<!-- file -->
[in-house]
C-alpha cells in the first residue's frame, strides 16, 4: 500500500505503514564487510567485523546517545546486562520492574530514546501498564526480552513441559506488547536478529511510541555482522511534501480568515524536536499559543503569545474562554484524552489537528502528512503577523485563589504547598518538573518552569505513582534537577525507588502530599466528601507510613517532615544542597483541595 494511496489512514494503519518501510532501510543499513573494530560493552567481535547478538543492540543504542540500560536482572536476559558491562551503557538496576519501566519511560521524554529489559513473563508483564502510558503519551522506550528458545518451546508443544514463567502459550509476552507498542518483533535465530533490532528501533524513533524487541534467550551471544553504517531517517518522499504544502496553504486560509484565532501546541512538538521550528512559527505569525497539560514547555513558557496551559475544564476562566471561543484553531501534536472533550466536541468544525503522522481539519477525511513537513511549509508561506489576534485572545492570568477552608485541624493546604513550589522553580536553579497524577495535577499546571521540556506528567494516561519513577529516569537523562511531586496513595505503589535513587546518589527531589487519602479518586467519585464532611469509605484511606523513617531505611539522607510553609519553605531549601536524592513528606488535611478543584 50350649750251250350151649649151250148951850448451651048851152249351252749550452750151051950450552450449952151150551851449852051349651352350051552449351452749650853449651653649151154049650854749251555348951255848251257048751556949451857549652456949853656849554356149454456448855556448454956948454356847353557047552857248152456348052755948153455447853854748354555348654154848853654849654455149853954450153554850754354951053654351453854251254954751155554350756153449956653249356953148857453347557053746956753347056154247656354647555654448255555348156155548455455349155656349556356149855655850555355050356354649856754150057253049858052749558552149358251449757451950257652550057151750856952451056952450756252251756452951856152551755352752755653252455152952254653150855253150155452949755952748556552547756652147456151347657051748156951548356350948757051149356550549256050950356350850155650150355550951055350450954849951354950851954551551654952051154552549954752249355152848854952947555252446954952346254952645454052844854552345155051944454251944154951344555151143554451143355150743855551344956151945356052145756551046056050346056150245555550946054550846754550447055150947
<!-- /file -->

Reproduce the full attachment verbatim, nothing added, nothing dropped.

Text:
[in-house]
C-alpha cells in the first residue's frame, strides 16, 4: 500500500505503514564487510567485523546517545546486562520492574530514546501498564526480552513441559506488547536478529511510541555482522511534501480568515524536536499559543503569545474562554484524552489537528502528512503577523485563589504547598518538573518552569505513582534537577525507588502530599466528601507510613517532615544542597483541595 494511496489512514494503519518501510532501510543499513573494530560493552567481535547478538543492540543504542540500560536482572536476559558491562551503557538496576519501566519511560521524554529489559513473563508483564502510558503519551522506550528458545518451546508443544514463567502459550509476552507498542518483533535465530533490532528501533524513533524487541534467550551471544553504517531517517518522499504544502496553504486560509484565532501546541512538538521550528512559527505569525497539560514547555513558557496551559475544564476562566471561543484553531501534536472533550466536541468544525503522522481539519477525511513537513511549509508561506489576534485572545492570568477552608485541624493546604513550589522553580536553579497524577495535577499546571521540556506528567494516561519513577529516569537523562511531586496513595505503589535513587546518589527531589487519602479518586467519585464532611469509605484511606523513617531505611539522607510553609519553605531549601536524592513528606488535611478543584 50350649750251250350151649649151250148951850448451651048851152249351252749550452750151051950450552450449952151150551851449852051349651352350051552449351452749650853449651653649151154049650854749251555348951255848251257048751556949451857549652456949853656849554356149454456448855556448454956948454356847353557047552857248152456348052755948153455447853854748354555348654154848853654849654455149853954450153554850754354951053654351453854251254954751155554350756153449956653249356953148857453347557053746956753347056154247656354647555654448255555348156155548455455349155656349556356149855655850555355050356354649856754150057253049858052749558552149358251449757451950257652550057151750856952451056952450756252251756452951856152551755352752755653252455152952254653150855253150155452949755952748556552547756652147456151347657051748156951548356350948757051149356550549256050950356350850155650150355550951055350450954849951354950851954551551654952051154552549954752249355152848854952947555252446954952346254952645454052844854552345155051944454251944154951344555151143554451143355150743855551344956151945356052145756551046056050346056150245555550946054550846754550447055150947